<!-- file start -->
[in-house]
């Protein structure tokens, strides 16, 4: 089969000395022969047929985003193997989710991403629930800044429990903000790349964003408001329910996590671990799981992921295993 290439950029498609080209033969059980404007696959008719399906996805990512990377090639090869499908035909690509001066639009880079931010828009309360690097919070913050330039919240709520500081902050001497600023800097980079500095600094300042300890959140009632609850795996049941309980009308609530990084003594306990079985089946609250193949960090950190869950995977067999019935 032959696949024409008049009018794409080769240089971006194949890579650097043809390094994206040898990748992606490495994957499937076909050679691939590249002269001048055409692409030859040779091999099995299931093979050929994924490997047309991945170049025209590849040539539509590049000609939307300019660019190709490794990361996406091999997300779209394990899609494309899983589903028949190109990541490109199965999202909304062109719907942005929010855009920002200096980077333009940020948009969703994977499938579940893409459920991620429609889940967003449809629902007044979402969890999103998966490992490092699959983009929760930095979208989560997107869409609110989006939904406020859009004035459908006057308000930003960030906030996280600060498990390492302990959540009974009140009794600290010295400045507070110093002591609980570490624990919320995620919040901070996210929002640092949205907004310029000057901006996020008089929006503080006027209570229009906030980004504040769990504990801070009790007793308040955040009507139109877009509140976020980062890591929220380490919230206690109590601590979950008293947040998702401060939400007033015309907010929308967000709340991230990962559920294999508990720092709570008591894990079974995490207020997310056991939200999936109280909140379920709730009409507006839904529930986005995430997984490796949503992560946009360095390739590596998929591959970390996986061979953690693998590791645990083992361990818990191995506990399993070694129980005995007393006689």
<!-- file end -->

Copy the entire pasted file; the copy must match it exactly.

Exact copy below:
[in-house]
């Protein structure tokens, strides 16, 4: 089969000395022969047929985003193997989710991403629930800044429990903000790349964003408001329910996590671990799981992921295993 290439950029498609080209033969059980404007696959008719399906996805990512990377090639090869499908035909690509001066639009880079931010828009309360690097919070913050330039919240709520500081902050001497600023800097980079500095600094300042300890959140009632609850795996049941309980009308609530990084003594306990079985089946609250193949960090950190869950995977067999019935 032959696949024409008049009018794409080769240089971006194949890579650097043809390094994206040898990748992606490495994957499937076909050679691939590249002269001048055409692409030859040779091999099995299931093979050929994924490997047309991945170049025209590849040539539509590049000609939307300019660019190709490794990361996406091999997300779209394990899609494309899983589903028949190109990541490109199965999202909304062109719907942005929010855009920002200096980077333009940020948009969703994977499938579940893409459920991620429609889940967003449809629902007044979402969890999103998966490992490092699959983009929760930095979208989560997107869409609110989006939904406020859009004035459908006057308000930003960030906030996280600060498990390492302990959540009974009140009794600290010295400045507070110093002591609980570490624990919320995620919040901070996210929002640092949205907004310029000057901006996020008089929006503080006027209570229009906030980004504040769990504990801070009790007793308040955040009507139109877009509140976020980062890591929220380490919230206690109590601590979950008293947040998702401060939400007033015309907010929308967000709340991230990962559920294999508990720092709570008591894990079974995490207020997310056991939200999936109280909140379920709730009409507006839904529930986005995430997984490796949503992560946009360095390739590596998929591959970390996986061979953690693998590791645990083992361990818990191995506990399993070694129980005995007393006689």